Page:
Kate's Natural Bee Boxes... Save the Pollinators!
Kate's beautiful bee boxes are made by hand in Maine. They look great in your yard and provide a nesting spot for local pollinators.
Our bee boxes provide cover and places to raise young for bees. The type of bee most commonly found in our bee boxes is the Blue Orchard Mason Bee. Mason bees do not live in a nest or hive like other bees. They live in wooden blocks or trees. Mason bees don't drill holes and destroy wood like some other bees. Instead, they rely on holes that are already available. The male Mason Bee can not sting and the female rarely stings.
Colony collapse disorder (CCD) has impacted the viability of honey bees throughout the US. Some gardeners have reported that pollination is suffering.
You don't have to become a bee keeper to ensure good pollination of your plants. You can help native pollinators in your area by providing bee boxes for solitary bees. Solitary bees don't live in a hive (like honey bees). These native bees (such as Mason and Osmia bees) pollinate many important plant species (like Maine blueberries!) and are not affected by CCD.
Installing bee boxes in your yard will provide a great boost to pollination of your plants and help ensure that your garden is successful. Hosting native bees is important to ensure complete pollination of your flowering plants!
About Kate's Natural Bee Boxes?
Measuring approximately 8"x8"x2", they are manufactured from Eastern white pine or hemlock (depending on availability). The lumber used is certified by the Forest Stewardship Council (FSC). We are proud to use Maine products and sustainable lumber.
More information on solitary bees
The cause of CCD is not known, but modern agriculture (with large fields of monoculture and overuse of pesticides) can't be helping the situation.
What is monoculture and why is it a problem for bees?
Monoculture is the agricultural practice of growing many acres of the same plant (think amber waves of grain and corn belt). However, the real problem is not grasses, but plants that require pollination by an insect. California almonds are a great example. Honey bees are trucked or flown from all over the US (and from outside the US) to pollinate the hundreds of acres of almond trees that grow there. This is not a natural condition. Nature didn't put only one species of flowering plant in an area-- how could bees survive year round if the area supported primarily only one species of plant that flowers only a few weeks a year?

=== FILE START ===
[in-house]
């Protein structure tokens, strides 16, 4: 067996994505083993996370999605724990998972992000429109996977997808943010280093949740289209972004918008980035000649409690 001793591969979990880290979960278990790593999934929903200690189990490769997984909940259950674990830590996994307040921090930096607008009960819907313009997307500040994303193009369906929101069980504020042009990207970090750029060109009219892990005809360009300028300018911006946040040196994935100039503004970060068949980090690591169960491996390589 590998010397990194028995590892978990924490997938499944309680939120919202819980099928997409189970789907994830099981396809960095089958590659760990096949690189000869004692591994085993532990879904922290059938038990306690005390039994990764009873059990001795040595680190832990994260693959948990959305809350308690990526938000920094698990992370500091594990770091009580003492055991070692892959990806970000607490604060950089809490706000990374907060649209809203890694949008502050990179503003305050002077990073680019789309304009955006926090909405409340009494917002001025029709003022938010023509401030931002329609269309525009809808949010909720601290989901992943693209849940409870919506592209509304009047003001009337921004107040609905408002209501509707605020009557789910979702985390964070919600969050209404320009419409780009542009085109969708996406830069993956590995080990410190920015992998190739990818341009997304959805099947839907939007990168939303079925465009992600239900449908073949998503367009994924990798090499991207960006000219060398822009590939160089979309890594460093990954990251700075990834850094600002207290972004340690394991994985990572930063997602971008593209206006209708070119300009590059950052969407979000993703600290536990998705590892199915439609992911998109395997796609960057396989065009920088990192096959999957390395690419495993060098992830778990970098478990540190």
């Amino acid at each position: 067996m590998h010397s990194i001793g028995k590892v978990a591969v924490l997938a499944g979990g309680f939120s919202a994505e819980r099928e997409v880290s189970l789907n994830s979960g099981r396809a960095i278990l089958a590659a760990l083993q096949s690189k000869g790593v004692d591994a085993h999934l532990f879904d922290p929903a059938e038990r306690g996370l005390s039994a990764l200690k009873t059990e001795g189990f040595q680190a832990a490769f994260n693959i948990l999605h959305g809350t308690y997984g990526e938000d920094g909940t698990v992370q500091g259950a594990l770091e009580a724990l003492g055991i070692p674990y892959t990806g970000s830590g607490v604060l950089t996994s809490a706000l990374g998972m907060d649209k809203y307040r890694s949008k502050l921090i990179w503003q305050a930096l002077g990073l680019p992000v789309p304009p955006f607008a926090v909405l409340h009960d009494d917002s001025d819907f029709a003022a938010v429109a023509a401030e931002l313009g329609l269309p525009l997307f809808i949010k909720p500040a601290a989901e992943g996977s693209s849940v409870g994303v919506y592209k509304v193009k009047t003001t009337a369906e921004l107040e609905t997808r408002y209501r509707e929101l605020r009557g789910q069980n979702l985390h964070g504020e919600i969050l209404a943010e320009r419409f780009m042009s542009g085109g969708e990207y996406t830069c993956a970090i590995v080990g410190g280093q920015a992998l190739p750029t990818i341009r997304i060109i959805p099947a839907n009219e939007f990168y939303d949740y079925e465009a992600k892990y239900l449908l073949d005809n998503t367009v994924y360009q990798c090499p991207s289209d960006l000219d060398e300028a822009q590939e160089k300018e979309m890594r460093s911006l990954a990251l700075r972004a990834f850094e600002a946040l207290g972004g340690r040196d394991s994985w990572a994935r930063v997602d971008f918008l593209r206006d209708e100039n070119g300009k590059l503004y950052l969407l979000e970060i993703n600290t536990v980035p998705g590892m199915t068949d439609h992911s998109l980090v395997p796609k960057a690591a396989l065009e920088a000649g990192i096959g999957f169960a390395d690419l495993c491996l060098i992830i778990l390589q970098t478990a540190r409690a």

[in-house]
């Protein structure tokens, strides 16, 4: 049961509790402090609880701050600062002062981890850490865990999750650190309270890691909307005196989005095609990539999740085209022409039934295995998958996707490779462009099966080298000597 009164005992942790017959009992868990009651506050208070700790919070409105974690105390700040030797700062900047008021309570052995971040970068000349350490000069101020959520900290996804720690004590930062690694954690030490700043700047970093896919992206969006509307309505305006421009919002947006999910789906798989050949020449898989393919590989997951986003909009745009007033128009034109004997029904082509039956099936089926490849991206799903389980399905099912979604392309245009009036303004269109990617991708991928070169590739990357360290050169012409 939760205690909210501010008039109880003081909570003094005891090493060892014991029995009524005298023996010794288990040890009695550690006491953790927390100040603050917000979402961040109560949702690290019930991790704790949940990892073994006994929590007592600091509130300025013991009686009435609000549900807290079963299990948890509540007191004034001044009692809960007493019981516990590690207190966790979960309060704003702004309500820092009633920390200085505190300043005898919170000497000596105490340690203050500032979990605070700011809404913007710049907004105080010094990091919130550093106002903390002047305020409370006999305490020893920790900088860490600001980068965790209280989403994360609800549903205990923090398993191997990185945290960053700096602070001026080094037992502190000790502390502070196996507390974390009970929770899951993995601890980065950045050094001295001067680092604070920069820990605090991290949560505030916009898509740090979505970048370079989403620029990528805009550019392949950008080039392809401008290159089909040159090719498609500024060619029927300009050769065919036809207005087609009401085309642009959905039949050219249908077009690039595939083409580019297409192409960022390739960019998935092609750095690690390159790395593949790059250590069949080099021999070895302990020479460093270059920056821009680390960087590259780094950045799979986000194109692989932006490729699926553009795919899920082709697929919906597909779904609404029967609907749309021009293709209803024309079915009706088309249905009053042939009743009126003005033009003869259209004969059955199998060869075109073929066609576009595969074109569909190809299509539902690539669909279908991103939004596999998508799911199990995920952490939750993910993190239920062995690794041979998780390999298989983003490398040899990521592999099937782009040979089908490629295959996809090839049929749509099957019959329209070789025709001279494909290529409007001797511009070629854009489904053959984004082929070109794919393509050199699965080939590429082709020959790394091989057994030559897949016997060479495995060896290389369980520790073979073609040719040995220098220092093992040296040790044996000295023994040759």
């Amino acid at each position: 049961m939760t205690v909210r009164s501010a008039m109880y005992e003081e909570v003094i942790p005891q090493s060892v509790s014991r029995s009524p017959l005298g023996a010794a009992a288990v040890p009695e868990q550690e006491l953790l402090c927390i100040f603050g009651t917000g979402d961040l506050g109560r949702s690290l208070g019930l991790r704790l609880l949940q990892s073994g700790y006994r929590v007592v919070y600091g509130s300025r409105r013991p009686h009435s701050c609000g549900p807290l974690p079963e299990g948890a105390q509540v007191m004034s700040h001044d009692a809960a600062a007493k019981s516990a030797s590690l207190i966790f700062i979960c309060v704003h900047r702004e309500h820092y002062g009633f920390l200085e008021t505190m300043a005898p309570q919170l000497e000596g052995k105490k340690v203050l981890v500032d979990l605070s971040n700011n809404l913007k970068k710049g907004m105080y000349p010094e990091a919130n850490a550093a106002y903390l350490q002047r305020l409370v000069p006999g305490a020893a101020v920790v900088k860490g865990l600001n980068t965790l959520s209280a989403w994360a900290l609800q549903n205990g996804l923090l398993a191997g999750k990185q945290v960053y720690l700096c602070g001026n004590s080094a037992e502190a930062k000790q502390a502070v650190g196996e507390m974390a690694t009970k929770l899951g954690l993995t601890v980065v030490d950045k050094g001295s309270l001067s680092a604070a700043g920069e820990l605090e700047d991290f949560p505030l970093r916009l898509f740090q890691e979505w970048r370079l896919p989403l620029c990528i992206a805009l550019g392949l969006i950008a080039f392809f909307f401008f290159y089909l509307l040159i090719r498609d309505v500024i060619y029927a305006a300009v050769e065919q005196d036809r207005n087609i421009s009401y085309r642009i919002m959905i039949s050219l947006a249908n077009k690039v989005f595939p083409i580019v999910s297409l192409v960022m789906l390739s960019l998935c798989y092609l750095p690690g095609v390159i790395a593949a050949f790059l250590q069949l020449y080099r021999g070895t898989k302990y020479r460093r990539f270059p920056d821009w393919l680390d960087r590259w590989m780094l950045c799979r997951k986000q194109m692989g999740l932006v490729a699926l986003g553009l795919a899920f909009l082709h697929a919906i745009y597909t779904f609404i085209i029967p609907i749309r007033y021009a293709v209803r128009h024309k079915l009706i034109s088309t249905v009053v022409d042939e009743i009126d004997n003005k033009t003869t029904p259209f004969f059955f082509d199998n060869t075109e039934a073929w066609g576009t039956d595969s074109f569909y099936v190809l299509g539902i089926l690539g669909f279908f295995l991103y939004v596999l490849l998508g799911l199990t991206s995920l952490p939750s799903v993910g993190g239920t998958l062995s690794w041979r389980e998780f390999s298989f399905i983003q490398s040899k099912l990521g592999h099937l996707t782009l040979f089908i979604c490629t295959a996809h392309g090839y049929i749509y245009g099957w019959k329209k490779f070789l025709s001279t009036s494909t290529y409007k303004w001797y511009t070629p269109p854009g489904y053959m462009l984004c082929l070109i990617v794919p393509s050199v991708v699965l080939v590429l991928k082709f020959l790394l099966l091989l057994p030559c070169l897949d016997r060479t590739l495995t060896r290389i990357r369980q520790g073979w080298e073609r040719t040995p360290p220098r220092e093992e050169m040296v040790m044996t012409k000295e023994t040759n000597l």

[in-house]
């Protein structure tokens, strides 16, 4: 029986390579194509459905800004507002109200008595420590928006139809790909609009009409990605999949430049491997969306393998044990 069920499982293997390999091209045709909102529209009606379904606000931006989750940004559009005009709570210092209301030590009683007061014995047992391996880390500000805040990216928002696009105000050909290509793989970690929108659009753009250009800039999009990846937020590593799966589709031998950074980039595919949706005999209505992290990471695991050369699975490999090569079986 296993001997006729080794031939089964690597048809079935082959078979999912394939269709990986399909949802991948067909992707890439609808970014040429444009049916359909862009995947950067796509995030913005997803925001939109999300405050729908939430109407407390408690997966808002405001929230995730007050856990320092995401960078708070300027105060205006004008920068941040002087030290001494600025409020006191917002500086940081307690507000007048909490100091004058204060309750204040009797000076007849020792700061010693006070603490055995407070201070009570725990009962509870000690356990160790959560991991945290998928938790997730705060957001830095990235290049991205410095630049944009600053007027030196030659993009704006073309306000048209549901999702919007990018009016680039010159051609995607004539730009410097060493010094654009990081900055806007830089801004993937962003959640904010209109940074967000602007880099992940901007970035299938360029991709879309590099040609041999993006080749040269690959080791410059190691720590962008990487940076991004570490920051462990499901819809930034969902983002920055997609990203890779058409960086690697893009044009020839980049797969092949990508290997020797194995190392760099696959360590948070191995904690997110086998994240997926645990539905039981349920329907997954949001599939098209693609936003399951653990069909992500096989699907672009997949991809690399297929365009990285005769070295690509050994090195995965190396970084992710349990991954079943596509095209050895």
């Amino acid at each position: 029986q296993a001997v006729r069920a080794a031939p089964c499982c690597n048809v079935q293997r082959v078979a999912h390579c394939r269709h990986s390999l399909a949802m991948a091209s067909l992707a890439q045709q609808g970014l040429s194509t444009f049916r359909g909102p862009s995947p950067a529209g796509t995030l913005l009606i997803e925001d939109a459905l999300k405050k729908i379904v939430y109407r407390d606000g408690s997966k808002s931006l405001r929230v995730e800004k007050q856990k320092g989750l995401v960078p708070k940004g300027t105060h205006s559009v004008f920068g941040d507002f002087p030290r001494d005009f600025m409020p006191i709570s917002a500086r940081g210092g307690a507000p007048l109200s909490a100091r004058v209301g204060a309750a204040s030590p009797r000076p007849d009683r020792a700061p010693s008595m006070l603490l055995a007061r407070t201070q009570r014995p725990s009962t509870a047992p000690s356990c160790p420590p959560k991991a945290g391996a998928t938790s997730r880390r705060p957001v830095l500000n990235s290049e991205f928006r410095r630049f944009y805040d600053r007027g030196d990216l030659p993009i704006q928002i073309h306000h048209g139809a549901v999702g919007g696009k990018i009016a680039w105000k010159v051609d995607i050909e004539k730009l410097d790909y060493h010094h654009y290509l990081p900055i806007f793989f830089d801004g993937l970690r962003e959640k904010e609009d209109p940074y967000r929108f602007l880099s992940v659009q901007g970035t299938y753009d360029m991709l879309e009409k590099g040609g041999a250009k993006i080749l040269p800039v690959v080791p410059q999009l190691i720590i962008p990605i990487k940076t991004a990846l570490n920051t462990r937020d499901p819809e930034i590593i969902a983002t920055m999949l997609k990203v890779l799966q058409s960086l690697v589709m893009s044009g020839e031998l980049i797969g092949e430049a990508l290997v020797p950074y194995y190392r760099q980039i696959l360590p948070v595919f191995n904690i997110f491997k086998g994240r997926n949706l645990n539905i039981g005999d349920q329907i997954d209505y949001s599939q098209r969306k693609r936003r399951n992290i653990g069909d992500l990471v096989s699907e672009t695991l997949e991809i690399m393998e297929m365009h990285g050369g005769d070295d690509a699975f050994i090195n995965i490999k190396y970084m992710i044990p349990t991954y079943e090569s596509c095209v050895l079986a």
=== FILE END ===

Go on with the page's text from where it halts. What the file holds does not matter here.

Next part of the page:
Bee boxes make great gifts for gardener friends and family.
Our bee boxes are $17.98, which includes shipping (within the continental US) and the mounting hardware. We ship bee boxes and complete instructions to you by priority mail (2-3 days). We have a few on hand, but large orders will require a few days to produce. When you order, you will receive a confirmation e-mail with estimated shipment date.
Please note: No bee boxes are available right now. Please check back in November 2016.
You can also pick up bee boxes!
If you are in Southern Maine, you can pick up bee boxes ($12.00 [or $13 with mounting hardware] & save $5.00 on shipping). Send an e-mail to make arrangements.
How do I care for bee boxes?
Place them where they will find mud to make their nest and safe from being knocked down. Other than that, make sure the wood is not cracked. Bee boxes may need to be replaced after a few years if the wood cracks. In Maine, our bee boxes typically last 3-4 years.
Apiasts (bee keepers) are needed, but the experts say that they need bee KEEPERS, not bee "havers". The difference being people who closely monitor their hives and spend time learning about maintenance and upkeep vs. just putting a few bee hives out and checking on them occasionally or just harvesting honey.
With solitary bees, you don't need all the bee keeper equipment and classes. All you do is put out a few bee boxes and maintain them. Because these bees are solitary, it is a LOT easier.
What can I do to help pollinators?
In addition to putting out native bee boxes and , you can support local pollinators by: 1. provide habitiat for other solitary bees (like bumble bees) 2. provide plants that flower year round to provide food for bees 3. be careful with (or better yet, don't use) pesticides. Many harm beneficial insects as well as pests 4. buy local agricultural products that will send a message to large producers. By voting with your dollar, you tell producers that you support native species.